With Australia set to face Japan tonight, the alarm bells are beginning to ring for the Socceroos. Manager Holger Osieck continues to select the aging stars over the ‘up and comers’, who realistically, lack the same class of the ‘golden era’ boys. What will a blood-thirsty Samurai Blue do to the ailing Socceroos squad?

Much speculation surrounds Tim Cahill this week as the Everton midfielder was left to sit on the bench while Australia crawled to a draw against Oman on Friday night (08/06/12). Some have guessed at an issue being between Cahill and manager Osieck as cause for his benching, but in the modern game it’s common for manager’s to save players for a bigger date, and to use the full depth of a squad. It’s ironic that we discuss Cahill being left out of the team in context of a ‘perceived rift’ between he and the manager, while at the same time we question Osieck for not blooding new faces. This blogger however, sees Cahill with his potent record against Japan (twice scoring a brace against them), being used from the outset. Knowing his aura, Osieck will aim to get maximum damage from him.

So how do the Socceroos go about beating Samurai Blue? Manager Holger Osieck is not short of knowledge when it comes to Japanese soccer. The German coached Urawa Reds to the Asian Champions League title in 2007. He was full of praise for the rapid development of the game in Japan, and spoke of a change in mindset of the new generation of Japanese players. Probed on possible weaknesses the German replied, “I don’t know about any advantages we have over Japan but I do know the strengths of our group,” the Socceroos he said, are ” . . . very strong physically and very strong mentally. We play attacking, attractive football.” Some will debate the latter comment, and particularly after tonight’s clash.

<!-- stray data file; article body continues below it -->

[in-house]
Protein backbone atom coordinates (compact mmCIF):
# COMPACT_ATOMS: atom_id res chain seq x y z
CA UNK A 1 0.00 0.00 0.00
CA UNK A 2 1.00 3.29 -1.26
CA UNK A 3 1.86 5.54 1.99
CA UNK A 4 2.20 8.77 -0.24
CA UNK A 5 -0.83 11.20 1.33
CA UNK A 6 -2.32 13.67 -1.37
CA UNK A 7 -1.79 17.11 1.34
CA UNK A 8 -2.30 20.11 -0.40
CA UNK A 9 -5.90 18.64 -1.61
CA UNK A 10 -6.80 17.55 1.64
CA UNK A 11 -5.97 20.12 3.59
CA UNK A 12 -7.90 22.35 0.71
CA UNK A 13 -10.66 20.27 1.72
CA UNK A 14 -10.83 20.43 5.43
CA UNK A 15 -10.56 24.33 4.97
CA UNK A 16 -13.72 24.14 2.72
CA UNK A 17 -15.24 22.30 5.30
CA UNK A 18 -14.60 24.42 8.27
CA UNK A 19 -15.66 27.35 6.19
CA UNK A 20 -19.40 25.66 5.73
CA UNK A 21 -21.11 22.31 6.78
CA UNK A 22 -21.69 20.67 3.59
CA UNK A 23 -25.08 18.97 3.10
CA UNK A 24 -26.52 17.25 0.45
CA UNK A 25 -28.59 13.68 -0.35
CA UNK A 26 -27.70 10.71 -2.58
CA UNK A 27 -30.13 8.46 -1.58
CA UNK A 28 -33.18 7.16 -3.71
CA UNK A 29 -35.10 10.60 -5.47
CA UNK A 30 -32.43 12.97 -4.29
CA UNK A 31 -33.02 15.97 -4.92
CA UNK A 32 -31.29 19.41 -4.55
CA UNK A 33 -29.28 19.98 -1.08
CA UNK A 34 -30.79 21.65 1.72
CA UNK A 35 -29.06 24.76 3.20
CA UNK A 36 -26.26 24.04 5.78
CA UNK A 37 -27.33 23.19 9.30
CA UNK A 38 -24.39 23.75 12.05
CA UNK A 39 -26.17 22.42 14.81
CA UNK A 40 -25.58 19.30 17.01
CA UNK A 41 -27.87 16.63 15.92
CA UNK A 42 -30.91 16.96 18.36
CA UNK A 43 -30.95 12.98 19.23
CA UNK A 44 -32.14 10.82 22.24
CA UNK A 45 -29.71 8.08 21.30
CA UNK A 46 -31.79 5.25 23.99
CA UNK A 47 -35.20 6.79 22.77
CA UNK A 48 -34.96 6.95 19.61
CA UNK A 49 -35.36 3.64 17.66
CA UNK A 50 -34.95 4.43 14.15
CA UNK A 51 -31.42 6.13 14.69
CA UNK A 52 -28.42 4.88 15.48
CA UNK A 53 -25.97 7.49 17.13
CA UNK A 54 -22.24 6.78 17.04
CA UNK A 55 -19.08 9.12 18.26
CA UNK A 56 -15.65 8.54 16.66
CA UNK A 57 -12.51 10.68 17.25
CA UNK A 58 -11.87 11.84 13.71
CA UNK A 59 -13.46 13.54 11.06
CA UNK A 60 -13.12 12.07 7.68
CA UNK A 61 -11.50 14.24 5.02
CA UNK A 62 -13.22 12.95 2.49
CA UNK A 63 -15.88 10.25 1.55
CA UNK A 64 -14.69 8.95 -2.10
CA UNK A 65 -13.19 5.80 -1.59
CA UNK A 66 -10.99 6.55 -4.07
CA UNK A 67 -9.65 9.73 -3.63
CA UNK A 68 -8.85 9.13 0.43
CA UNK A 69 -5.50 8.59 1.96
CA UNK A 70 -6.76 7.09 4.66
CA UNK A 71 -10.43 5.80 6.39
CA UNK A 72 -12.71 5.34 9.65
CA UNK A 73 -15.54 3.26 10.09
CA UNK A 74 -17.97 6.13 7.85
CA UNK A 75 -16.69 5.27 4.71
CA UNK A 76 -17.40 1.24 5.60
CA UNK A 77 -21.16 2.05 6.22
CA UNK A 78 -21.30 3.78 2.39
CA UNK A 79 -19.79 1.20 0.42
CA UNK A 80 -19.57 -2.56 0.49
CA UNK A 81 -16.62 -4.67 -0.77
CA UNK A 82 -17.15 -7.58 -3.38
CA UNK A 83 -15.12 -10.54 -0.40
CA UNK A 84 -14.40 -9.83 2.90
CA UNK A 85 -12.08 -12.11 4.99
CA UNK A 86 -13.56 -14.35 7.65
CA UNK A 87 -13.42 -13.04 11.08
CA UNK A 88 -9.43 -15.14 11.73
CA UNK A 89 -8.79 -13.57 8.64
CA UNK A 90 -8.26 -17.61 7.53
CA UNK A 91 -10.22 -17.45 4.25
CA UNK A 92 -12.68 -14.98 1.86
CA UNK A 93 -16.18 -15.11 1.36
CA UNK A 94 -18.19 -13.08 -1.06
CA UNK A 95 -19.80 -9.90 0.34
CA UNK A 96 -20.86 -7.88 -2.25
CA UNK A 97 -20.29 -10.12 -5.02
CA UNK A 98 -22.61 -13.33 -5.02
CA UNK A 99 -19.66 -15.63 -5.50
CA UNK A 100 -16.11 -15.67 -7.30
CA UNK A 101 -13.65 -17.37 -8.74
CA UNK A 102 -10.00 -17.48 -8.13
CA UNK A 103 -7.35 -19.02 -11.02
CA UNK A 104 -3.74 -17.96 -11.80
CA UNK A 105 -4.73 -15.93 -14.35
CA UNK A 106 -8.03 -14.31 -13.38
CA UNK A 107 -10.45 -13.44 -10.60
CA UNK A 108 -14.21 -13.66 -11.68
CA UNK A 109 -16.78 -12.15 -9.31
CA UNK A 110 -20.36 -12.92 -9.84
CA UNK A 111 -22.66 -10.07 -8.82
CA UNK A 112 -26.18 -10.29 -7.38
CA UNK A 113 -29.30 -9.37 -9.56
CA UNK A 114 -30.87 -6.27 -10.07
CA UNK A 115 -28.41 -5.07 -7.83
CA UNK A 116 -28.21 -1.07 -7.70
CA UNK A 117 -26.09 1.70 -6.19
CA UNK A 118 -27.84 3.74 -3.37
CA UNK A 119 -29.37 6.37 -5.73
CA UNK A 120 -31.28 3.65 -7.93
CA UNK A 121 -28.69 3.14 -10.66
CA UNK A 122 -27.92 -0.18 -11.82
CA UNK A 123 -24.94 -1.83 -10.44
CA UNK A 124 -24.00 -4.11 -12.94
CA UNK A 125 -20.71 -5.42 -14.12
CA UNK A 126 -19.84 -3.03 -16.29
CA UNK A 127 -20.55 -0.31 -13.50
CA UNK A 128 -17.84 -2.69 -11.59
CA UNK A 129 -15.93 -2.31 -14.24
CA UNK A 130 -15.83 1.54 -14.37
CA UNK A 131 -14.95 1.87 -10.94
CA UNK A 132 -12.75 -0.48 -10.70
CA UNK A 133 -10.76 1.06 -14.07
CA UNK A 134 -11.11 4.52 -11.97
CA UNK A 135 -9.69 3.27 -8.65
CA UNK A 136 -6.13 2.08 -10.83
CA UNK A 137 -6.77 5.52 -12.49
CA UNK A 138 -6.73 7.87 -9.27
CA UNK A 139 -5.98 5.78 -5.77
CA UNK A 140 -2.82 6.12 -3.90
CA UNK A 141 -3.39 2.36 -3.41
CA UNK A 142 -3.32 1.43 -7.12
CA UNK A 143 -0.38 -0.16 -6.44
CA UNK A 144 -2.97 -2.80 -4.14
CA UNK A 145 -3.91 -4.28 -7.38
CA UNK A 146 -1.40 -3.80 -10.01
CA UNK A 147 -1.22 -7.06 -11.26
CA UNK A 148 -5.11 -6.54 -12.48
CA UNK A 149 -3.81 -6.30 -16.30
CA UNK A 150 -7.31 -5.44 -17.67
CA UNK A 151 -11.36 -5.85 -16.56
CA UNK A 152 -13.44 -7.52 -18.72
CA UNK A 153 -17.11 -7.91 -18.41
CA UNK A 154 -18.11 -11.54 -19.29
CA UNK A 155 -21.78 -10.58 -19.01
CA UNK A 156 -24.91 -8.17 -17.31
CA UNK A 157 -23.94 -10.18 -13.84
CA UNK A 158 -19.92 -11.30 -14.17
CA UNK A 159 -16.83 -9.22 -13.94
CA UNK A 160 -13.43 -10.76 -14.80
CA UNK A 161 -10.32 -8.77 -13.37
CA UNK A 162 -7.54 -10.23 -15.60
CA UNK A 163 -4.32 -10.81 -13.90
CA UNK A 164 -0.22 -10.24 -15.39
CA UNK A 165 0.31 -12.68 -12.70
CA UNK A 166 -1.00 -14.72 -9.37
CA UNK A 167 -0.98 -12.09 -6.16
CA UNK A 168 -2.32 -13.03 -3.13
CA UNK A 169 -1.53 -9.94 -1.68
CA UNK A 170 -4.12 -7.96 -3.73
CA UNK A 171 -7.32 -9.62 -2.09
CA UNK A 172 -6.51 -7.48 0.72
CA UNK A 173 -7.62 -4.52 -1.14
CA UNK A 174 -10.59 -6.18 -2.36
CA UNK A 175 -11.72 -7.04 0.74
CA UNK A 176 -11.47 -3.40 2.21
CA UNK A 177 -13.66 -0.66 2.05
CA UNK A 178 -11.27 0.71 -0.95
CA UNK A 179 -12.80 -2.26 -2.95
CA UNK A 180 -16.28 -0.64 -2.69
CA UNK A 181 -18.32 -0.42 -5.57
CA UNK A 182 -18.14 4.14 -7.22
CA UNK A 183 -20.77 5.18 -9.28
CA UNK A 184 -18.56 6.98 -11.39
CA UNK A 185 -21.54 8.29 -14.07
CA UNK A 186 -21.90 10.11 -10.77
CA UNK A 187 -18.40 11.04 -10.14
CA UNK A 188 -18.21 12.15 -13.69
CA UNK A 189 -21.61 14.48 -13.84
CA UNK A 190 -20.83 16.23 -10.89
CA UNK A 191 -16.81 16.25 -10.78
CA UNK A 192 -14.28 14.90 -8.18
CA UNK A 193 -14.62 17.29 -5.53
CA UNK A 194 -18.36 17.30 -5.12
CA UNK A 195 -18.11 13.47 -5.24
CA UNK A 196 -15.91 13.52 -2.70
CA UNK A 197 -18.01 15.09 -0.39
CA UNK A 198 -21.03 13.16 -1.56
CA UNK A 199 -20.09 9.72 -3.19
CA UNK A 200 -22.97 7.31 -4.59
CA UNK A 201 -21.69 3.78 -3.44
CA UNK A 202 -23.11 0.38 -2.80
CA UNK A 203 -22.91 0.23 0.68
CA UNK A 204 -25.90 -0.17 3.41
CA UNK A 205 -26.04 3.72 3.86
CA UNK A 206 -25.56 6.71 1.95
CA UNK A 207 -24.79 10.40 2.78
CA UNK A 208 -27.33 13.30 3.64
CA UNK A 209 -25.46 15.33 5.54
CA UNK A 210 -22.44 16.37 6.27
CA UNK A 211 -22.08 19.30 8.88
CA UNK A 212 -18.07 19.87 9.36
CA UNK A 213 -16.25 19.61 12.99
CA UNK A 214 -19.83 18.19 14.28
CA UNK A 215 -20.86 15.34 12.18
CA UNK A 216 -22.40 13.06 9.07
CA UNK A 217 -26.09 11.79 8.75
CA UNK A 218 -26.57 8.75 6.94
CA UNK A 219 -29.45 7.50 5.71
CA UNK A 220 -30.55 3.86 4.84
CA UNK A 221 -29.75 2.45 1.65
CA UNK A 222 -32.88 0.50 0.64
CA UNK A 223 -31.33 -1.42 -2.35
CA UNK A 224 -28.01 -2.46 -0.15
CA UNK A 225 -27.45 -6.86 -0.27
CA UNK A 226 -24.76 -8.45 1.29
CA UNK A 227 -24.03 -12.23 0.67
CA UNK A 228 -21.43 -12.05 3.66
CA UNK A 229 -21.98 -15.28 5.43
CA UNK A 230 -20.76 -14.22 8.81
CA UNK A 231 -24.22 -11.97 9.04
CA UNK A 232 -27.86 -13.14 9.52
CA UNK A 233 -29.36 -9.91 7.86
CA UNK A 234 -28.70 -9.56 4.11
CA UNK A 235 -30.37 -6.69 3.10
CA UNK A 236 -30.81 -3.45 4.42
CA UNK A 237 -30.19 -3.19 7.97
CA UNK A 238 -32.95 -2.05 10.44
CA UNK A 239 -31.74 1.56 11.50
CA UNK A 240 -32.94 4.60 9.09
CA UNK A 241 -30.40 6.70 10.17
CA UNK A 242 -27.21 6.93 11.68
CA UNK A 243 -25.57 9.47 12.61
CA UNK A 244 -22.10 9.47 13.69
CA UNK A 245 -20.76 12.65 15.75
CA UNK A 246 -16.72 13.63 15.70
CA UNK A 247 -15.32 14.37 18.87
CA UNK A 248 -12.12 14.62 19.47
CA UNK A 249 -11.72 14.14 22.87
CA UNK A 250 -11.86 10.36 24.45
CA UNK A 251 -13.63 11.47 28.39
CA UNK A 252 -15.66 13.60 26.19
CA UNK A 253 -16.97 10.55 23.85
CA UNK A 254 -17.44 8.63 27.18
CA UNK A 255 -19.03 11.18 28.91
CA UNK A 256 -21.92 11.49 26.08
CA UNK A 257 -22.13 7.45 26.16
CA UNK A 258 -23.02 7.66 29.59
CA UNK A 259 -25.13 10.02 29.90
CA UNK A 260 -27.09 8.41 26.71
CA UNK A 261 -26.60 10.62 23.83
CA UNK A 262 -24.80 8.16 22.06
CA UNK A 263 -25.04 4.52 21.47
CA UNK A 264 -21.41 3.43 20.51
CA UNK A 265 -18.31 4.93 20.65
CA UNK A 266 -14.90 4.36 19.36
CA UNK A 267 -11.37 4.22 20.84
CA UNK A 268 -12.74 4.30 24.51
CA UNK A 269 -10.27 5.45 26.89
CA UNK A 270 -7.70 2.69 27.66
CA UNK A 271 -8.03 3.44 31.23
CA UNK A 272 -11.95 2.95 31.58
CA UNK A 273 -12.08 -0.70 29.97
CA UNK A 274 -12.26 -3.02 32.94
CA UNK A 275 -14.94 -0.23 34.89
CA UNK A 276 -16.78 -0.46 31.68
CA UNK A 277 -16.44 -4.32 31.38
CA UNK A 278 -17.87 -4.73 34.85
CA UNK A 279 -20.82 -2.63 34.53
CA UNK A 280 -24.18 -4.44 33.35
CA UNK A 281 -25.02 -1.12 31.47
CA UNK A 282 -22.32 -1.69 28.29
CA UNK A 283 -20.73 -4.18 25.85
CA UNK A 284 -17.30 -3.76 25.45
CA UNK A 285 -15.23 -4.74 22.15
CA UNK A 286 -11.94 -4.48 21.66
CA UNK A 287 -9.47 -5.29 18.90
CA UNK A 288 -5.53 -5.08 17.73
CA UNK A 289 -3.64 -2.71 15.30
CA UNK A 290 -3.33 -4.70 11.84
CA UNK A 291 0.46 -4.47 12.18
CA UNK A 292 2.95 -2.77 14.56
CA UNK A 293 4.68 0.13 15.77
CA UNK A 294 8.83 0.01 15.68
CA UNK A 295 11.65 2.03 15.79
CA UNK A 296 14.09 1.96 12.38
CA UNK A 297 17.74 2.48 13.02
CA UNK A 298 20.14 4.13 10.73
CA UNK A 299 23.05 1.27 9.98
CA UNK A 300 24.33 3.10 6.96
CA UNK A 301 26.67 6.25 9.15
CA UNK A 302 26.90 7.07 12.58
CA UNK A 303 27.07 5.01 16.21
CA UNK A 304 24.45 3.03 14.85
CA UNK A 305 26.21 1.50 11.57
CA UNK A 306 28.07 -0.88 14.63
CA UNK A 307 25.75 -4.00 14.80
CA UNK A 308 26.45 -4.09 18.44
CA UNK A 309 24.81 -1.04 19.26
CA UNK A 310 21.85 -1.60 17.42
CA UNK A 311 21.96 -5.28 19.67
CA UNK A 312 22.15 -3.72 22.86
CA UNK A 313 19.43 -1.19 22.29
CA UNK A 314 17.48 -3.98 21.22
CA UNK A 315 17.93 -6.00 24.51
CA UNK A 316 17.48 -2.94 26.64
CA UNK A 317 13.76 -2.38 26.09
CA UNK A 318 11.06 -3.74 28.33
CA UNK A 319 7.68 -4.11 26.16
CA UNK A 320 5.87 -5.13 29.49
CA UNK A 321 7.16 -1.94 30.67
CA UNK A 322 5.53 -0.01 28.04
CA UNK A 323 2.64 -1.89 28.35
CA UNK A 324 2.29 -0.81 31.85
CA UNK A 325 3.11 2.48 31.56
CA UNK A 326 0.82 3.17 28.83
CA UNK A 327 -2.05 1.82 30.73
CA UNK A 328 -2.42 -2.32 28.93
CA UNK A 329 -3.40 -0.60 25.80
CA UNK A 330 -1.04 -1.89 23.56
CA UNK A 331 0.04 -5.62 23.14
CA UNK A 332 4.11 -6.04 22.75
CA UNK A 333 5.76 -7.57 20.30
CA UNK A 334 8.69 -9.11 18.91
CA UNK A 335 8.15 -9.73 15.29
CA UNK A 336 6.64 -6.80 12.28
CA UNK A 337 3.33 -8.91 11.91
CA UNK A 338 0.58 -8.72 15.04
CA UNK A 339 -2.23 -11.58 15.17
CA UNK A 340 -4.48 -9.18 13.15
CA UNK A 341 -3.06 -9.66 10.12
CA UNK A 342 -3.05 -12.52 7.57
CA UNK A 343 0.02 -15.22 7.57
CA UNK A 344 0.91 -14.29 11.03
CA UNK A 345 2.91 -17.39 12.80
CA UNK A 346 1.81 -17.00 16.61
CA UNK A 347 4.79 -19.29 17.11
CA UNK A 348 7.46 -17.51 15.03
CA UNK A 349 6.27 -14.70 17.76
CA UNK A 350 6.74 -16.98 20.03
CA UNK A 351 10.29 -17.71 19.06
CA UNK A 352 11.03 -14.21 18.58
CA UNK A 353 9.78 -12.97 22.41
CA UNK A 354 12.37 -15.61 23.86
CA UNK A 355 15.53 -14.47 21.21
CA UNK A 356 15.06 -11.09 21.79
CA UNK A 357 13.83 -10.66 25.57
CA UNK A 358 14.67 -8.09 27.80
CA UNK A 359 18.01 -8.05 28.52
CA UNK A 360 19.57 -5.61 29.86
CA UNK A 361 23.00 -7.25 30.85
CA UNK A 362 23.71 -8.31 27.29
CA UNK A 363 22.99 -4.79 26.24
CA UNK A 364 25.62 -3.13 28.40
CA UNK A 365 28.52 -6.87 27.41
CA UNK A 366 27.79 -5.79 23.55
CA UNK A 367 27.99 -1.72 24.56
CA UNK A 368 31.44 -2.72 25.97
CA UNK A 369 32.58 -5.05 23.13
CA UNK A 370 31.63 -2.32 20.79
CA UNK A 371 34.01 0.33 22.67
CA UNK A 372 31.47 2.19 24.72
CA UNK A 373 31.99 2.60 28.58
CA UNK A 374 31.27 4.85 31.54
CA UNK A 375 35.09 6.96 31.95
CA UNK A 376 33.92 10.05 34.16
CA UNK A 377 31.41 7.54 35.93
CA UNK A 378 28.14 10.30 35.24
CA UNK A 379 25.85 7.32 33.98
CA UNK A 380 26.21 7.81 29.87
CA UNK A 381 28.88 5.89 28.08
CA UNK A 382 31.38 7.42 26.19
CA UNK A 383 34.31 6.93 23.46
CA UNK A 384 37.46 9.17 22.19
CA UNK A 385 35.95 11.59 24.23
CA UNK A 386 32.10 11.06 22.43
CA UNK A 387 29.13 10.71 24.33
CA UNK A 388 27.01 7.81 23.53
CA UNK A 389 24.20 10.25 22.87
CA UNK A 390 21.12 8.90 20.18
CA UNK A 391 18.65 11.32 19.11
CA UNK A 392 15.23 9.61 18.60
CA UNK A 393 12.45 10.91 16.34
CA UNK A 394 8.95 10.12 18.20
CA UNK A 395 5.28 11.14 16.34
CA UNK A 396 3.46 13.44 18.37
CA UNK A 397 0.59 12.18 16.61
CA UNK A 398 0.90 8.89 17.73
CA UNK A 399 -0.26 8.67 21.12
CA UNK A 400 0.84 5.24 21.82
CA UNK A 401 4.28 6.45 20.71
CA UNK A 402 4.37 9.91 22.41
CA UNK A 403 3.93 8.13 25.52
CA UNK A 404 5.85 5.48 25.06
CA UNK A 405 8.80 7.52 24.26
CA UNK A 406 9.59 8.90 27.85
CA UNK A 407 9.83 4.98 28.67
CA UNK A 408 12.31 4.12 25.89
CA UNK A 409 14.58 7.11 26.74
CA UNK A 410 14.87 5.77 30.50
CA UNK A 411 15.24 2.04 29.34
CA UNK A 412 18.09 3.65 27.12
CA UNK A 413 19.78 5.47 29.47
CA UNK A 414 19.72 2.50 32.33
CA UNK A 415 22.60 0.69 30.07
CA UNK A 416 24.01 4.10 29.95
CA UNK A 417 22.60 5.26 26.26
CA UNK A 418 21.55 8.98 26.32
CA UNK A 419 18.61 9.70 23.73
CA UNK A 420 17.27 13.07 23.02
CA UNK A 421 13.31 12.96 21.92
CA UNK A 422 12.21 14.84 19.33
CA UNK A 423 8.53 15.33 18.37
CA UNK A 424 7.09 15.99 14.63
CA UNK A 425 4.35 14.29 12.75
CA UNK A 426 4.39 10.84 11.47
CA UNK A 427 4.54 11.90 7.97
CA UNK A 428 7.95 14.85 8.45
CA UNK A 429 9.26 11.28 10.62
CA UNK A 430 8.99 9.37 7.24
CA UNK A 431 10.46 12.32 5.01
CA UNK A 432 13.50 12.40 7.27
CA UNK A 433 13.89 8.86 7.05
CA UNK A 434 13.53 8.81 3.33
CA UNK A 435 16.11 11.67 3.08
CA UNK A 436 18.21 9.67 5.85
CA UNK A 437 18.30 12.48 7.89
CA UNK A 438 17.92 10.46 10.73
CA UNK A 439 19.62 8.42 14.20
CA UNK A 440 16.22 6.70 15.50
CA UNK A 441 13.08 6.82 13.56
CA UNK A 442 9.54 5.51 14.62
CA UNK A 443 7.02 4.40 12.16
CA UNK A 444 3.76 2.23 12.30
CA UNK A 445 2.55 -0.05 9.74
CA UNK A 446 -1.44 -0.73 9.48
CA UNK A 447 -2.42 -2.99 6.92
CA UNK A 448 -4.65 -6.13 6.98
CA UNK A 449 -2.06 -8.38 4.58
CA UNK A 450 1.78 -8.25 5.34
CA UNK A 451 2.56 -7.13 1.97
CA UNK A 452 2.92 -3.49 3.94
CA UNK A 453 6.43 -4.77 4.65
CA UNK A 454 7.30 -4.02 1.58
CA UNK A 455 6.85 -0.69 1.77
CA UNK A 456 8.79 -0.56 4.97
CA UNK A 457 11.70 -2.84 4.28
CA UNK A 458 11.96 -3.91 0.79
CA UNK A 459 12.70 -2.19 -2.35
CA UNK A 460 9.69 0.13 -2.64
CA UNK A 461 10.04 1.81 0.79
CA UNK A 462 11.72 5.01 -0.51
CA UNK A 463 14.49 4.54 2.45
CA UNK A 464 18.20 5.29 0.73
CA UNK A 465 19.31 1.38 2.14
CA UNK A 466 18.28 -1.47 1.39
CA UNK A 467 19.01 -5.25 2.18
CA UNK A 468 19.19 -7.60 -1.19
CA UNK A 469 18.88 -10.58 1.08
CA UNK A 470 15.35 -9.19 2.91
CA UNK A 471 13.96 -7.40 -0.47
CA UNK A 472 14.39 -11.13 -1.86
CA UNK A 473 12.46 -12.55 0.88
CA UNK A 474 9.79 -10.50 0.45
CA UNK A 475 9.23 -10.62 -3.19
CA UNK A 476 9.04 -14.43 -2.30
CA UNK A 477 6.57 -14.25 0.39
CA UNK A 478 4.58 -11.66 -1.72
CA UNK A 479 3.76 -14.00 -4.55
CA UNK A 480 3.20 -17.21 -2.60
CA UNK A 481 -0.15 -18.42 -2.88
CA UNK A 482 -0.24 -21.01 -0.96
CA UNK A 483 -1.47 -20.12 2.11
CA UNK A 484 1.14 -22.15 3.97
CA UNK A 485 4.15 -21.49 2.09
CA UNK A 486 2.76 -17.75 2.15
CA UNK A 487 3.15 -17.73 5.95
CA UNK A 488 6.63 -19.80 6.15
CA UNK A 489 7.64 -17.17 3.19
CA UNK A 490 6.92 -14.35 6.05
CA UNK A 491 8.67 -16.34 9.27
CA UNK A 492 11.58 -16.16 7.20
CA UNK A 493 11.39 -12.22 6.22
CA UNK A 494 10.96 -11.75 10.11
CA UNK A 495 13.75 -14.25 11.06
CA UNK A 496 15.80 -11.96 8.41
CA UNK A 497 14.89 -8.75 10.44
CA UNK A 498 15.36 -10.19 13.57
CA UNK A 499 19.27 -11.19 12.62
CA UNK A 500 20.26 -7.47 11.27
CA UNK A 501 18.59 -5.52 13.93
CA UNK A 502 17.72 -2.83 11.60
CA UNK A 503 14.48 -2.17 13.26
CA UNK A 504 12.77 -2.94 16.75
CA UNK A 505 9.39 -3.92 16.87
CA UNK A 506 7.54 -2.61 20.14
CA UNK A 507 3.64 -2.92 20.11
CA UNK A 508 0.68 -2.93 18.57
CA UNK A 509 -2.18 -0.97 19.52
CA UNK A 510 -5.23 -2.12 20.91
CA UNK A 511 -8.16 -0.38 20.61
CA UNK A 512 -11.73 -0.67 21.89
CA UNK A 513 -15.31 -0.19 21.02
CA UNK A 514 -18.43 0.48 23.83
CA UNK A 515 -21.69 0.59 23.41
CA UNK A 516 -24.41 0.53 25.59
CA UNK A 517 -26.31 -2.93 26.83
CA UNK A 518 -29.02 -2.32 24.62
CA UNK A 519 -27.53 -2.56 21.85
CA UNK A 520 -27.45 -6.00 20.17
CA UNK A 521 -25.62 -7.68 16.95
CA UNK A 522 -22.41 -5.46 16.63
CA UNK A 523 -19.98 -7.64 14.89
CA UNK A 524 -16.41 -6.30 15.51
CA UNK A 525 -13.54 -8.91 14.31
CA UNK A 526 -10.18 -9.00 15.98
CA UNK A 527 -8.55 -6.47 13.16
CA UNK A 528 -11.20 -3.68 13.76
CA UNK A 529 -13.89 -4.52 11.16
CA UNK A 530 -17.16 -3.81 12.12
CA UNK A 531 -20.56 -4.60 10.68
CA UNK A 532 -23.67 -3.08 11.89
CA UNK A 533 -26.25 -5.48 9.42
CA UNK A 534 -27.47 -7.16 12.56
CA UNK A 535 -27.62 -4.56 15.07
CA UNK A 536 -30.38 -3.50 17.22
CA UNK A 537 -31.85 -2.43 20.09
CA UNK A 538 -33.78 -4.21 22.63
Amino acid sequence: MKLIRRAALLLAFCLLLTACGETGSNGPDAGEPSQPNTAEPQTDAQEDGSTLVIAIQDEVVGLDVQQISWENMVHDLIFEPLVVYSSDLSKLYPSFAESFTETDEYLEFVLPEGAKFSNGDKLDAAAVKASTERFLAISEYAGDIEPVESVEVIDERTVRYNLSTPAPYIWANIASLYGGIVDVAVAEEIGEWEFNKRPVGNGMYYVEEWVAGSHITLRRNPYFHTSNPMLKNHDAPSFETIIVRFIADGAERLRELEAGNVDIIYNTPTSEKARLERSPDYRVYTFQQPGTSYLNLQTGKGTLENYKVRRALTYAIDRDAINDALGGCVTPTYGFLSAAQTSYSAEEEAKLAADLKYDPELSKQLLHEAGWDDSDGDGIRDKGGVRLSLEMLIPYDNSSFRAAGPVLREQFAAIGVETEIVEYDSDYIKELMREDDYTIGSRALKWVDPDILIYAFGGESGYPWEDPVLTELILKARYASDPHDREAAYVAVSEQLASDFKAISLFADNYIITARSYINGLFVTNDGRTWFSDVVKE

Osieck gives a small indication of the tactics which the Socceroos will ‘try’ to employ against Japan. Expect the Socceroos to mark very tight and physically early on, but this kind of ‘grunt labour’ can only be sustained for so long. Unfortunately Australia still believes it can bully the Japanese physically, however, when the whips are cracking around 60 minutes into the tie, stature gives way to stamina. Amongst the problems for the Socceroos is who to shut down. Much attention has been given to Keisuke Honda and new Manchester United signing Shinji Kagawa however, too much focus on those two will allow Endo to have a field day. And if the midfield threat isn’t enough, the marauding fullbacks Nagatomo and Uchida will ensure Australia’s fullbacks and wide midfielders think twice before venturing forward. It will be a tough night for the Aussies, the only chance of a ‘green and gold’ victory would be if they concede an early goal and the Japanese become complacent.

Expect a less than full Brisbane Stadium as the A Class ($95) seating in Brisbane takes up a massive portion of the seating plan. This is very disappointing as the match is the ‘high water’ mark of the qualifying campaign. The match should reach great heights though with the Japanese class sure to catch the eye and if I was a betting man I definitely take some of the $2.60 odds available at some Australian betting agencies.

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